Saudi Arabia Looks to Western Sports to Improve Its Global Image

After the assassination of journalist Jamal Khashoggi, some accuse the nation of "sportswashing"

Lacey Evans (red) fights against Natalya during the World Wrestling Entertainment (WWE) Crown Jewel pay-per-view in Riyadh on October 31, 2019. (Photo by Fayez Nureldine / AFP) (Photo by FAYEZ NURELDINE/AFP via Getty Images)
Lacey Evans (red) fights against Natalya during the World Wrestling Entertainment (WWE) Crown Jewel pay-per-view in Riyadh on October 31, 2019. (Photo by Fayez Nureldine / AFP) (Photo by FAYEZ NURELDINE/AFP via Getty Images)
By Bonnie Stiernberg / December 3, 2019 7:29 am

Since the state-directed assassination of journalist Jamal Khashoggi, Saudi Arabia’s global image has been in need of a makeover, and as a New York Times piece points out, one way the Saudi government has sought to rehabilitate its reputation is by embracing Western sports and entertainment.

On Halloween, the country hosted a WWE match that featured female wrestlers — historic, even if the women had to wrestle in loose-fitting t-shirts over long sleeves and leggings. But not everyone was convinced the government’s intentions in hosting the match were genuine.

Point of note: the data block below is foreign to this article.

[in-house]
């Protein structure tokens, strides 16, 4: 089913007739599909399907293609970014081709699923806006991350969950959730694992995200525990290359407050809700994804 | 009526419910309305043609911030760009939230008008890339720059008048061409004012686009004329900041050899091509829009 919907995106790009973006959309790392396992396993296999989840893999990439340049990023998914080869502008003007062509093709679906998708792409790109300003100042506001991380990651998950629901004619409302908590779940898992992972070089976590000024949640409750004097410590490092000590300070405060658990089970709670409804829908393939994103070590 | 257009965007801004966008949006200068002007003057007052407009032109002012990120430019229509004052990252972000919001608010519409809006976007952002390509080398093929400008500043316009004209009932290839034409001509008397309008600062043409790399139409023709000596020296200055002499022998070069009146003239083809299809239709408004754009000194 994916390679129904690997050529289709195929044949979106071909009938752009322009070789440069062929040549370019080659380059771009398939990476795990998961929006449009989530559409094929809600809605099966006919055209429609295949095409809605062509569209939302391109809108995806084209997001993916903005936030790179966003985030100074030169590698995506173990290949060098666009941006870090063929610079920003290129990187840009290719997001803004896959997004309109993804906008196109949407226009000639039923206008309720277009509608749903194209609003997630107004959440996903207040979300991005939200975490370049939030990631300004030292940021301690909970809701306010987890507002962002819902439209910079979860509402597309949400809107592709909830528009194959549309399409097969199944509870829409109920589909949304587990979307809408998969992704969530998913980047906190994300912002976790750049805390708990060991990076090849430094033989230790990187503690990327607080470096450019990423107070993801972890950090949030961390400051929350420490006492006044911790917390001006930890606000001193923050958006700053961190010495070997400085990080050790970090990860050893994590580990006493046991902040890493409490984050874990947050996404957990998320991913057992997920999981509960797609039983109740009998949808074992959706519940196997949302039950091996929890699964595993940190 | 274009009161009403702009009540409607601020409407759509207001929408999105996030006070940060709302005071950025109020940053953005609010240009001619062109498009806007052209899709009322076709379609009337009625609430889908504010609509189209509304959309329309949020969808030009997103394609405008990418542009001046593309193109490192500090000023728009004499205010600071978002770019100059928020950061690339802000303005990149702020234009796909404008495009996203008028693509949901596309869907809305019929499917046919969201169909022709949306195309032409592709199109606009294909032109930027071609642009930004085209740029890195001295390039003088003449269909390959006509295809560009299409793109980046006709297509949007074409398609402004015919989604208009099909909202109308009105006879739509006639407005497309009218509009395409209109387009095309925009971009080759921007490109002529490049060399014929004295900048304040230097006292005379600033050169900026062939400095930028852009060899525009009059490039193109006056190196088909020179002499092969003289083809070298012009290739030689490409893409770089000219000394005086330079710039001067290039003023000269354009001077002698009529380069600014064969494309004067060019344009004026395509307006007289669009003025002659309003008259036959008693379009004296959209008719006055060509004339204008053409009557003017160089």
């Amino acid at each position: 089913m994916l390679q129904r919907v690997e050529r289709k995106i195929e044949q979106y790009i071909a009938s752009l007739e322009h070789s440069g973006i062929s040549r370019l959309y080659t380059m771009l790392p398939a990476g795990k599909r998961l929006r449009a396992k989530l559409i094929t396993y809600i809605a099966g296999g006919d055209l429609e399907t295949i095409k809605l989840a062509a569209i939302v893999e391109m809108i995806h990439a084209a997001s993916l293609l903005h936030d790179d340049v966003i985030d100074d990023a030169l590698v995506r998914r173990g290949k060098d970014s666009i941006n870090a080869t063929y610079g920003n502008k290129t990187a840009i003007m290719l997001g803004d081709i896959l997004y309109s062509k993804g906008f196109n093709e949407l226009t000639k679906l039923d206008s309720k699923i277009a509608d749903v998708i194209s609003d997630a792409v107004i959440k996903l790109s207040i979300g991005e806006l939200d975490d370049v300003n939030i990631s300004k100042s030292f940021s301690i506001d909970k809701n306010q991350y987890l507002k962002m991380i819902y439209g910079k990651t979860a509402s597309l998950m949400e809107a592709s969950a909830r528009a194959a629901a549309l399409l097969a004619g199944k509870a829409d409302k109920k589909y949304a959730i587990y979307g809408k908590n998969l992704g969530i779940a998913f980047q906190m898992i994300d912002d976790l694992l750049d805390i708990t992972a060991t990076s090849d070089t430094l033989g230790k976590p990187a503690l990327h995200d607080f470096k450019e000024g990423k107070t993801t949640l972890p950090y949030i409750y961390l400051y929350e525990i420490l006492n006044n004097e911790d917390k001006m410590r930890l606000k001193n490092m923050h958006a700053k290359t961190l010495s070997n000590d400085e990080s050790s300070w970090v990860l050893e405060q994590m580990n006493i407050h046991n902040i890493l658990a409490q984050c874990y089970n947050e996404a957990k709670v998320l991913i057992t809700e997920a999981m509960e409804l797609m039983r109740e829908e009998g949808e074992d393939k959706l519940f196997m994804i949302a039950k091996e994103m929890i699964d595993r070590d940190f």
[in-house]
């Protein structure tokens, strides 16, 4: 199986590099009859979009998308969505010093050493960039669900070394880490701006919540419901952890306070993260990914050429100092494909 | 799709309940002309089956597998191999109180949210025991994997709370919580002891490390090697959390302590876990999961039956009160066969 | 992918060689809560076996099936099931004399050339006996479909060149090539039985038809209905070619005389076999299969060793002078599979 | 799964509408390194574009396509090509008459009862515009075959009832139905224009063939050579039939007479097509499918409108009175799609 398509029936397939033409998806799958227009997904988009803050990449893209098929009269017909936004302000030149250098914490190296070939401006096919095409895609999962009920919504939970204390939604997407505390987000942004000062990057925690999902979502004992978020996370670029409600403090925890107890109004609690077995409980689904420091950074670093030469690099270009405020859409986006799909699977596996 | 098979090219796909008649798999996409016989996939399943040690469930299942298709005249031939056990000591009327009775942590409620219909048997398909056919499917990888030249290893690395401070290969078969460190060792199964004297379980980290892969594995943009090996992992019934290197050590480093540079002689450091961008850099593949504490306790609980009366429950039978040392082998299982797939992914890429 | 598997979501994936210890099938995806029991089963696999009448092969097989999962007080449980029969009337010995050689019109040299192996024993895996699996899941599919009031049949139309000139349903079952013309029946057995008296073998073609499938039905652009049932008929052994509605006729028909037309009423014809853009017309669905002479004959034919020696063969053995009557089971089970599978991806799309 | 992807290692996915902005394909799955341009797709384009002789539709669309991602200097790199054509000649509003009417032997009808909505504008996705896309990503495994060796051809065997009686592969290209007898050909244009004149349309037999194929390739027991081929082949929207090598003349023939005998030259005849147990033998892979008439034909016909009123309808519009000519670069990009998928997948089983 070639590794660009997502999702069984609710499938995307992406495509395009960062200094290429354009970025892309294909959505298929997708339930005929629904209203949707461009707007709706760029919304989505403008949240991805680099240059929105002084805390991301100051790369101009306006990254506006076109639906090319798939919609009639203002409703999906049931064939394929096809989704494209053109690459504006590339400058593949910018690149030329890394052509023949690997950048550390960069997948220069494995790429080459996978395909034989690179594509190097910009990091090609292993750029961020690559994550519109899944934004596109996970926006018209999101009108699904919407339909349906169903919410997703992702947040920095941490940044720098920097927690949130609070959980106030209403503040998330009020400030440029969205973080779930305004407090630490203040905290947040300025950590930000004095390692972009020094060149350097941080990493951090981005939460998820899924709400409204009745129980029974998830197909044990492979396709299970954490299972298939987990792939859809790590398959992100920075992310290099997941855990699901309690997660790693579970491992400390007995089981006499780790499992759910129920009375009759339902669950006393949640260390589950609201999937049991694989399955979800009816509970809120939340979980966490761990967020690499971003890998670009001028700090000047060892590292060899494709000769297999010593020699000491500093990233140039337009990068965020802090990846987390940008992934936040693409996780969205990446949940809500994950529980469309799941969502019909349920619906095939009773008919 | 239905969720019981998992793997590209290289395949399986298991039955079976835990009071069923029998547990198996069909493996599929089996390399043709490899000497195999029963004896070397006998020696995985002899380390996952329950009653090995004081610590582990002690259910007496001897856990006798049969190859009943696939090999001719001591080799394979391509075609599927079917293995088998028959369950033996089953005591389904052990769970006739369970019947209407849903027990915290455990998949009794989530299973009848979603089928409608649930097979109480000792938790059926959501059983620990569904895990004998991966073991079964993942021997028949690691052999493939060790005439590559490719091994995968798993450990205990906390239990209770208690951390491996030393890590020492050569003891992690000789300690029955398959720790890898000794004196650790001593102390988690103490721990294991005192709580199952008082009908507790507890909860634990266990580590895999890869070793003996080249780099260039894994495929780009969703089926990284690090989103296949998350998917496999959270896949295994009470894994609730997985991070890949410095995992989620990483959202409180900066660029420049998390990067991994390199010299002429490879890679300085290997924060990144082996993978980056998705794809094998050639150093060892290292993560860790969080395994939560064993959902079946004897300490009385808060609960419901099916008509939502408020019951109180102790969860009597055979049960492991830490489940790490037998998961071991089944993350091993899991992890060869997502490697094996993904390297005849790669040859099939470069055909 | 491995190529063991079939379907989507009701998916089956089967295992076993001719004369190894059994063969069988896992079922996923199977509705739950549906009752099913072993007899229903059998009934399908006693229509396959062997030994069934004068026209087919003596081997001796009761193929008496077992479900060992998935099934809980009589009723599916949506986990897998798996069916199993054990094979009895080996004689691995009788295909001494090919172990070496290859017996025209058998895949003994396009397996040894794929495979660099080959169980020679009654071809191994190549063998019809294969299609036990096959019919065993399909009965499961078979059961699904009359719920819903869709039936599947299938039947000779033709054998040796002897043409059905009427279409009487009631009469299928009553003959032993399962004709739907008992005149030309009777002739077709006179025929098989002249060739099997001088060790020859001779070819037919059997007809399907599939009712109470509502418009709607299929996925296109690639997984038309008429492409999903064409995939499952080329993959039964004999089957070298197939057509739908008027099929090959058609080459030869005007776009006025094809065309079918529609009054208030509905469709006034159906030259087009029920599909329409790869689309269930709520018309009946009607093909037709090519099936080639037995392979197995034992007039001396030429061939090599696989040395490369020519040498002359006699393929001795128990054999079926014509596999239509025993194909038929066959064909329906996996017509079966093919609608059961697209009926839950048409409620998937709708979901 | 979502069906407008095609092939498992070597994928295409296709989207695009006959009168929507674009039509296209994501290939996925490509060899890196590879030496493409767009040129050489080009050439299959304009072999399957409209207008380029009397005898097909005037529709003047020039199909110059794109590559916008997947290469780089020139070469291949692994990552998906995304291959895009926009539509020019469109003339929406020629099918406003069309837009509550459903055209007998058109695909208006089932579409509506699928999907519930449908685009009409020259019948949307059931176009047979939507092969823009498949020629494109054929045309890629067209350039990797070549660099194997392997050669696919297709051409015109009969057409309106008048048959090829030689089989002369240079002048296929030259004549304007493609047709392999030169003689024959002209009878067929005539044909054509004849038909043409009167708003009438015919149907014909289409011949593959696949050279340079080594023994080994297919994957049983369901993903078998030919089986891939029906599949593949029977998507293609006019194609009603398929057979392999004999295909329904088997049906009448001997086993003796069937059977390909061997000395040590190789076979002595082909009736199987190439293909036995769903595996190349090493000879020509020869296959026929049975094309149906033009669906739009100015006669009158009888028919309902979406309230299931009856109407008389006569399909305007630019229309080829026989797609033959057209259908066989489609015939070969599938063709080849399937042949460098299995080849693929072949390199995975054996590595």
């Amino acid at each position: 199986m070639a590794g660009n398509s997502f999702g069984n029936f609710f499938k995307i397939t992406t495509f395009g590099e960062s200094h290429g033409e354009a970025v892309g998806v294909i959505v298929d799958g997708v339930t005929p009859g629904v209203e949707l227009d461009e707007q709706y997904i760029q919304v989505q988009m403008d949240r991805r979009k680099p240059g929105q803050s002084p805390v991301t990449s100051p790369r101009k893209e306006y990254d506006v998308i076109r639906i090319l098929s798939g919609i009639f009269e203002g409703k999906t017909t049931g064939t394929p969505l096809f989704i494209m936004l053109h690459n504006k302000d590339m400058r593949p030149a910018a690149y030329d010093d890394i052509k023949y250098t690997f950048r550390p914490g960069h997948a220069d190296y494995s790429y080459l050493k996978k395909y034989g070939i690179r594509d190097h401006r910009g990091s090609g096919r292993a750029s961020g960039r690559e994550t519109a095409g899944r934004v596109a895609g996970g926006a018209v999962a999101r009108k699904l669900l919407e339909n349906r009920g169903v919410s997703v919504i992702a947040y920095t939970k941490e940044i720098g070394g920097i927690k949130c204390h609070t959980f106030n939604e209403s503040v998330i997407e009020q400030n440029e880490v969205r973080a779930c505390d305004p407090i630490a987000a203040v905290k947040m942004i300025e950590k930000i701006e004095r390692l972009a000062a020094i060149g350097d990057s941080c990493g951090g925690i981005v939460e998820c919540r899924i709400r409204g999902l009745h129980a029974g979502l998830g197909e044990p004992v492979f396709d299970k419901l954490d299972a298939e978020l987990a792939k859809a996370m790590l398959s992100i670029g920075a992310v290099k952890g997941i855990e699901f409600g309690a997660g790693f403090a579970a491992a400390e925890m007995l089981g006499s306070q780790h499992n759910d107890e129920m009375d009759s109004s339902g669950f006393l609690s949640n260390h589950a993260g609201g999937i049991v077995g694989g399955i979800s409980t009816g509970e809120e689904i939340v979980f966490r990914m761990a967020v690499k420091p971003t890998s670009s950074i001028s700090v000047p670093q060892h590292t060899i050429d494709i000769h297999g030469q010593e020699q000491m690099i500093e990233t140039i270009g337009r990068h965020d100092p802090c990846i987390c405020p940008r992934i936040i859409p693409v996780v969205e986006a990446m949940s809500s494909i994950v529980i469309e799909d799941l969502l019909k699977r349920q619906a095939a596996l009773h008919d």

“It’s definitely ‘sportswashing,'” Philippe Nassif, Amnesty International’s advocacy director for the Middle East and North Africa, told the Times. “In the case of Saudi Arabia, they are infamous for the oppression of women’s rights and ethnic and racial minority rights. What better way to attempt to change that image than an all-women’s wrestling match?”

As the publication notes, the nation made sports a priority in 2016 as part of Crown Prince Mohammed bin Salman’s Vision 2030 economic development program, and their General Sports Authority announced a $650 million investment in July to develop local athletes and attract international events.

“I see all of this more as a way for the government to generate revenues from things other than oil than a genuine effort by the government to grant freedom,” Hala Aldosari, a Saudi scholar at the Massachusetts Institute of Technology, said.

Human rights group ALQST agrees. “They are trying to cover up their abuses by holding high-profile sporting events and spectacles supported by businesspeople, politicians and sporting figures around the world,” the group said in a statement.

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